When you’re super busy but trying to cram in every aspect of a healthy life, it can be easy to rely on meal replacement shakes while on the go. But are these truly equivalent to a full, nutrient-rich meal, or are they no better than grabbing fast food from a drive-thru?
Why Meal Replacement Shakes Aren’t Healthy
While there can be benefits to the convenience of being able to take your meal on the road, the drawbacks outweigh the perks. We live in a culture that requires everything to be fast, but when we live in a constant state of frenzy, our nutrition isn’t the only thing that suffers.
Digestion is a process that can either work efficiently or inefficiently. When we eat rapidly, our food may not be properly broken down, which can lead to unpleasant effects such as indigestion, gas, constipation, or even leaky gut. This can happen as a result of not chewing solid food thoroughly enough, but it can also happen with meal replacement shakes. Why? Even though they don’t require chewing, many meal replacement beverages or powders contain many ingredients that the body doesn’t recognize as real food, which can then hinder digestion and nutrient absorption.
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Meal replacement shakes typically come in two varieties: pre-made liquid beverages that are ready to drink and powdered mixes that can be combined with liquid and consumed as a shake.
The main reason that meal replacement shakes aren’t healthy is that they aren’t whole foods. Eating whole foods and home-cooked meals can often feel impossible for those who are busy, working full-time, parenting children, finishing grad school, juggling several jobs, and any other combination of things that compete to make mealtimes stressful and overwhelming.
However, when you read the labels of these products, you’ll often find words like maltodextrin and soy lecithin. These ingredients are actually inflammatory additives that are derived from corn and soy, respectively. While those may sound natural, they can all be associated with inflammatory symptoms, digestive upset, and headaches, among other things.
Bottom Line: Meal replacement products might seem convenient, but what you gain in time savings, you lose in nutrient quality. Nothing trumps the nutritional value of whole, unprocessed foods.
Whole Food vs. Replacement Food
There are numerous protein shake and meal replacement products on the market, and most of them contain ingredients that are not easily pronounceable. They’re filled with synthetic vitamins and nutrients that might be chemically similar to the original forms but aren’t recognized by the body because they’re not present with the whole part of the food: the protein, carbs, fiber, and fats that are found in foods in their natural state.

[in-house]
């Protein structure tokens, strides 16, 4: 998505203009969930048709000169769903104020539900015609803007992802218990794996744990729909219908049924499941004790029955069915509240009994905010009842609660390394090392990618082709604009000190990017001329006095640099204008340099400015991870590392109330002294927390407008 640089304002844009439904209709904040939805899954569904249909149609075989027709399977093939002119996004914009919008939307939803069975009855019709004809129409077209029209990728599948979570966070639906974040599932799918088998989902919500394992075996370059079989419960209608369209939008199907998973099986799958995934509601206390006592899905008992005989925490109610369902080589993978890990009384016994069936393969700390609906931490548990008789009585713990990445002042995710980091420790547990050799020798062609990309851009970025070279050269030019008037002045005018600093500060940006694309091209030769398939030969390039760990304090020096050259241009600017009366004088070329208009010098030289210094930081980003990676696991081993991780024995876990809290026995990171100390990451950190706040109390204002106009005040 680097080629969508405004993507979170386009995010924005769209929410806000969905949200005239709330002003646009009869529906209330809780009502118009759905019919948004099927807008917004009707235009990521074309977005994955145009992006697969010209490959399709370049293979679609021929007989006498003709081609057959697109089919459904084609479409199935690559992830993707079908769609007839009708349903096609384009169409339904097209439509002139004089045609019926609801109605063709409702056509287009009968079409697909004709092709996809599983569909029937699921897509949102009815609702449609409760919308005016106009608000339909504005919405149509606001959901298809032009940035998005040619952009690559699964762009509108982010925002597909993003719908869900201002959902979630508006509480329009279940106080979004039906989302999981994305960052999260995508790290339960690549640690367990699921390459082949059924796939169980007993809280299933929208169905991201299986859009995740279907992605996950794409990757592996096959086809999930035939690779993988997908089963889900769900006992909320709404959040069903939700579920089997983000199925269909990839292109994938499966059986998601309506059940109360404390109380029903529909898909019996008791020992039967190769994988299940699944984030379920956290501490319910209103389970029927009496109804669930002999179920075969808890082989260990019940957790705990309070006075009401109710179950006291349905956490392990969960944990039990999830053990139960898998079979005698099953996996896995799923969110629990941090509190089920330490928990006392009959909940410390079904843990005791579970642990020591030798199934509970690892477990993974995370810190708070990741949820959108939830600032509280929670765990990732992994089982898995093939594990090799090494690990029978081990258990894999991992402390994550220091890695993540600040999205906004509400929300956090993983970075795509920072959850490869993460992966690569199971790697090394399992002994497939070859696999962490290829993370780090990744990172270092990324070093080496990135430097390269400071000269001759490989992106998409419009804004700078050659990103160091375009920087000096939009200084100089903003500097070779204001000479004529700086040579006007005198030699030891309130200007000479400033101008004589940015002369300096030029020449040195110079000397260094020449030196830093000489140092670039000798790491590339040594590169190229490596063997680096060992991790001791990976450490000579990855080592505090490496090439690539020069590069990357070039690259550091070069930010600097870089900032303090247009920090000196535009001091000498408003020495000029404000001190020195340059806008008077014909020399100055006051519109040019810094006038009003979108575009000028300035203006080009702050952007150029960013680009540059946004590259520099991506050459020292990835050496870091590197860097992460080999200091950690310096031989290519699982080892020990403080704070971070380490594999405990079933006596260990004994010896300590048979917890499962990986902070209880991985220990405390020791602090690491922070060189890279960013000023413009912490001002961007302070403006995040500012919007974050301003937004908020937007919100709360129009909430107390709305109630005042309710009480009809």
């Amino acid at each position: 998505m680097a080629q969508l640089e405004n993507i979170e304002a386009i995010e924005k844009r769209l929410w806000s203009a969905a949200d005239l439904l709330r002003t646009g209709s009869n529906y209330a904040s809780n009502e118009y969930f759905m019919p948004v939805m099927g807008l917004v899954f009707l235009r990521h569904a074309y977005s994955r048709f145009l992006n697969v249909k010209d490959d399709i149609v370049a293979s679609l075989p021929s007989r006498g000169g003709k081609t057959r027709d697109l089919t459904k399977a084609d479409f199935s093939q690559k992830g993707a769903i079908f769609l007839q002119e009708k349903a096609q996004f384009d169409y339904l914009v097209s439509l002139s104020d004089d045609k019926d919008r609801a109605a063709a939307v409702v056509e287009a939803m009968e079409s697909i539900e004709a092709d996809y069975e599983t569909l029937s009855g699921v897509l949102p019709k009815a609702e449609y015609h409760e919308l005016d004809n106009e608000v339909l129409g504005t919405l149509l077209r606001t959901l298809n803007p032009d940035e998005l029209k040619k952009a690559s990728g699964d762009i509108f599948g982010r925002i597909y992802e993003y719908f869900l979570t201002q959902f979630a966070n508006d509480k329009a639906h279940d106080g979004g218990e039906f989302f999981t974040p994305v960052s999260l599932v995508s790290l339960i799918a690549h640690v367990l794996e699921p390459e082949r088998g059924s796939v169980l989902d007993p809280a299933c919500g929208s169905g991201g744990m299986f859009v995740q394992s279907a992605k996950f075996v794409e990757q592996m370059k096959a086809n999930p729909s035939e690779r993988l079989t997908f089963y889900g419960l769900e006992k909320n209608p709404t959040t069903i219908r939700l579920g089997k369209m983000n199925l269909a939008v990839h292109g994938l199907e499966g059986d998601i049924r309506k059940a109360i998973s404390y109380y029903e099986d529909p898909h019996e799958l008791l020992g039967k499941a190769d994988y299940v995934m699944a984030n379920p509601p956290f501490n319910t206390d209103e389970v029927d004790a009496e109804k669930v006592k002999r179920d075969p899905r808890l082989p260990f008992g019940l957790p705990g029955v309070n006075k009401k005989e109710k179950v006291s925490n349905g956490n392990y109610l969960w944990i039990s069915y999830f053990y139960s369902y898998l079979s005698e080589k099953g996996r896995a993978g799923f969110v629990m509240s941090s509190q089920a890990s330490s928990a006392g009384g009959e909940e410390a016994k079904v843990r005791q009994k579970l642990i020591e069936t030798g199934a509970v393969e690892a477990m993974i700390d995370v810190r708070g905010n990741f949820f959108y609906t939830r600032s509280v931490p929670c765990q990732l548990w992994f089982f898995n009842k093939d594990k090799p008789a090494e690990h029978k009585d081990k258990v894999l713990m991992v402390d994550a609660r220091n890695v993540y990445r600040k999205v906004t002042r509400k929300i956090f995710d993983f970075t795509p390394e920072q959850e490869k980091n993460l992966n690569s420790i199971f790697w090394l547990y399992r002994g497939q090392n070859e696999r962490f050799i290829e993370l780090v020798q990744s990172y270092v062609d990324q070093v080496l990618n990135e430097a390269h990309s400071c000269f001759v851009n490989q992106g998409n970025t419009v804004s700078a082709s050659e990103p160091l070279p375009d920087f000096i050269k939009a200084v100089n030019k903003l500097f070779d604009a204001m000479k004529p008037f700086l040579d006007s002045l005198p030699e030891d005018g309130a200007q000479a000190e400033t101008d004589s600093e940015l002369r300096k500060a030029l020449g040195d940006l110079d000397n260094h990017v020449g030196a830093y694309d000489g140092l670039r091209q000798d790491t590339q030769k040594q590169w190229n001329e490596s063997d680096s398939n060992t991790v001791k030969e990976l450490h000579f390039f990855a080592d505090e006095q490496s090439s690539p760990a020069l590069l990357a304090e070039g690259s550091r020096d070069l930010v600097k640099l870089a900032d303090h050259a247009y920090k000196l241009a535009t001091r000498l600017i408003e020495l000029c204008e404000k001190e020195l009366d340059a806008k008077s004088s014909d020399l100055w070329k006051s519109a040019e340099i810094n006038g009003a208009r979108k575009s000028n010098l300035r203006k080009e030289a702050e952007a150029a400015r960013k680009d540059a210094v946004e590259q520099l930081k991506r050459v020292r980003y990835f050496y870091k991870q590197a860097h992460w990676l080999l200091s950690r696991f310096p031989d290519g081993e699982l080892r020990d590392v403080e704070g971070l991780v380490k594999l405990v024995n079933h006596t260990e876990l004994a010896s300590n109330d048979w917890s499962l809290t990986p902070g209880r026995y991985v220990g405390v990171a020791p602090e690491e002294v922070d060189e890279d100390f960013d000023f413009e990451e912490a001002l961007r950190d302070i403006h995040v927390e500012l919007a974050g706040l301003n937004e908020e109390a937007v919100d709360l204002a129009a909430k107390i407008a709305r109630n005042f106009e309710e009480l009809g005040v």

Many of the meal replacement drinks also contain preservatives, artificial flavors and sweeteners, caffeine, and other stimulants which may or may not be safe.
Another factor that should be considered when you’re comparing whole food versus meal replacements is the macronutrient ratio, or the amount of fats, carbs, and proteins you’re getting. In many cases, a meal replacement beverage or shake is actually high in sugar, low in fiber, and contains higher levels of protein and very little fat. These ratios are not necessarily ideal for most humans, and can result in too much protein (which can get converted to more glucose when consumed in excess) or sugar. (1) Excess sugar, beyond worsening diabetes or insulin-resistance problems, can impact mood, sleep quality, energy levels, digestive health, inflammation, and even hormone problems. (2)
While the convenience of these products can be alluring, keep in mind that they’re designed to look convincingly healthy, and that just because they’re in a health food store, or use natural or organic marketing words, they’re still not better than real, whole food.
Bottom Line: Meal replacement products are filled with ingredients that aren’t natural and can lead to macronutrient imbalance, blood sugar instability, and micronutrient malabsorption.
4 Fast, Easy Foods for Quick Snacks
Still need to have quick meals on the go? Luckily, it’s possible to achieve it with whole foods alone.
A Paleo diet favors real, whole foods over anything synthetic or processed. While most might view a Paleo lifestyle as one that requires hours in the kitchen each week, it can be done with minimal prep and a few healthy ingredients. Single-dish meals allow for easy lunch packing and batch-cooking dinners. Breakfasts can be smoothies that contain whole fruits and vegetables instead of excess refined sugar and insufficient fiber.
Whole Food Smoothies, Not Shakes
Instead of opting for a meal replacement beverage that is loaded with refined sugar, artificial ingredients, or too little fiber, you can make your own on-the-go meal that’s loaded with whole foods. These smoothies use whole foods and are rich in fiber, protein, healthy fats, and energizing carbs—all without fake ingredients or synthetic nutrients.
Soups to Go
If you need a quick meal that packs easily, homemade soups are the perfect option. Batch-cooking and freezing can turn a single cooking session into lunches for weeks. These soups are rich in whole foods that will do more than just fill the stomach—they’ll nourish the body, too.
One-dish meals like salads can easily be prepped a day before and stored in a mason jar, making it just as easy to travel with as a smoothie or a soup. These salads don’t scrimp on flavor, either, making them a fast meal you’ll actually want to savor slowly.
If you just need a little pick-me-up, these simple snacks can be prepped in advance and can easily double as a small meal or an appetizer.
(Read This Next: Hemp Protein: Benefits and How to Choose the Best Powder)
Enjoy 101 delicious Paleo
Breakfast recipes that melt fat, fight inflammation, and keep
Enjoy 101 delicious Paleo
Breakfast recipes that melt
fat, fight inflammation, and
keep you healthy